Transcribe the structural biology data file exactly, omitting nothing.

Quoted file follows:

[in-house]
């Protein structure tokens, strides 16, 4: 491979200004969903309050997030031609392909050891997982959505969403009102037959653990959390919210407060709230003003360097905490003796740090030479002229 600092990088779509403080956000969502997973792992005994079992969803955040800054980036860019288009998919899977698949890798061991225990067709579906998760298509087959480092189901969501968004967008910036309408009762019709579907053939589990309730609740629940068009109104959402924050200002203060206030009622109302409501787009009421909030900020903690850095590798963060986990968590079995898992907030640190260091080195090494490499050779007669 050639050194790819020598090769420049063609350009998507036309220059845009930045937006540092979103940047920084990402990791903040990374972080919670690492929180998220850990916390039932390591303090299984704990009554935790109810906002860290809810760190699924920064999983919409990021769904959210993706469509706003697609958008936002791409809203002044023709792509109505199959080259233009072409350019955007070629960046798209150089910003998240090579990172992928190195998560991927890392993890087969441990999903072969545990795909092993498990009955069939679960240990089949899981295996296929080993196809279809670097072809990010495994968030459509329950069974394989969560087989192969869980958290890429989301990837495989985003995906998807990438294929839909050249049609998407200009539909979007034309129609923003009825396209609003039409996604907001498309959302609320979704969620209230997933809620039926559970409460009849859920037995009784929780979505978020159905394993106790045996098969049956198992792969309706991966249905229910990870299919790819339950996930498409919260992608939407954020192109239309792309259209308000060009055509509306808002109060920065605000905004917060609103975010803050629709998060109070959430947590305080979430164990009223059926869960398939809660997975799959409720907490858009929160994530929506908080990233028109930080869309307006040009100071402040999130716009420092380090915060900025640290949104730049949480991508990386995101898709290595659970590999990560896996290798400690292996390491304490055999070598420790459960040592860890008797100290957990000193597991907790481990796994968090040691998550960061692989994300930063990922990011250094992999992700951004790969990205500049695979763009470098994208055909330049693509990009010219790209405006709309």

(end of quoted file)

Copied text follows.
[in-house]
């Protein structure tokens, strides 16, 4: 491979200004969903309050997030031609392909050891997982959505969403009102037959653990959390919210407060709230003003360097905490003796740090030479002229 600092990088779509403080956000969502997973792992005994079992969803955040800054980036860019288009998919899977698949890798061991225990067709579906998760298509087959480092189901969501968004967008910036309408009762019709579907053939589990309730609740629940068009109104959402924050200002203060206030009622109302409501787009009421909030900020903690850095590798963060986990968590079995898992907030640190260091080195090494490499050779007669 050639050194790819020598090769420049063609350009998507036309220059845009930045937006540092979103940047920084990402990791903040990374972080919670690492929180998220850990916390039932390591303090299984704990009554935790109810906002860290809810760190699924920064999983919409990021769904959210993706469509706003697609958008936002791409809203002044023709792509109505199959080259233009072409350019955007070629960046798209150089910003998240090579990172992928190195998560991927890392993890087969441990999903072969545990795909092993498990009955069939679960240990089949899981295996296929080993196809279809670097072809990010495994968030459509329950069974394989969560087989192969869980958290890429989301990837495989985003995906998807990438294929839909050249049609998407200009539909979007034309129609923003009825396209609003039409996604907001498309959302609320979704969620209230997933809620039926559970409460009849859920037995009784929780979505978020159905394993106790045996098969049956198992792969309706991966249905229910990870299919790819339950996930498409919260992608939407954020192109239309792309259209308000060009055509509306808002109060920065605000905004917060609103975010803050629709998060109070959430947590305080979430164990009223059926869960398939809660997975799959409720907490858009929160994530929506908080990233028109930080869309307006040009100071402040999130716009420092380090915060900025640290949104730049949480991508990386995101898709290595659970590999990560896996290798400690292996390491304490055999070598420790459960040592860890008797100290957990000193597991907790481990796994968090040691998550960061692989994300930063990922990011250094992999992700951004790969990205500049695979763009470098994208055909330049693509990009010219790209405006709309």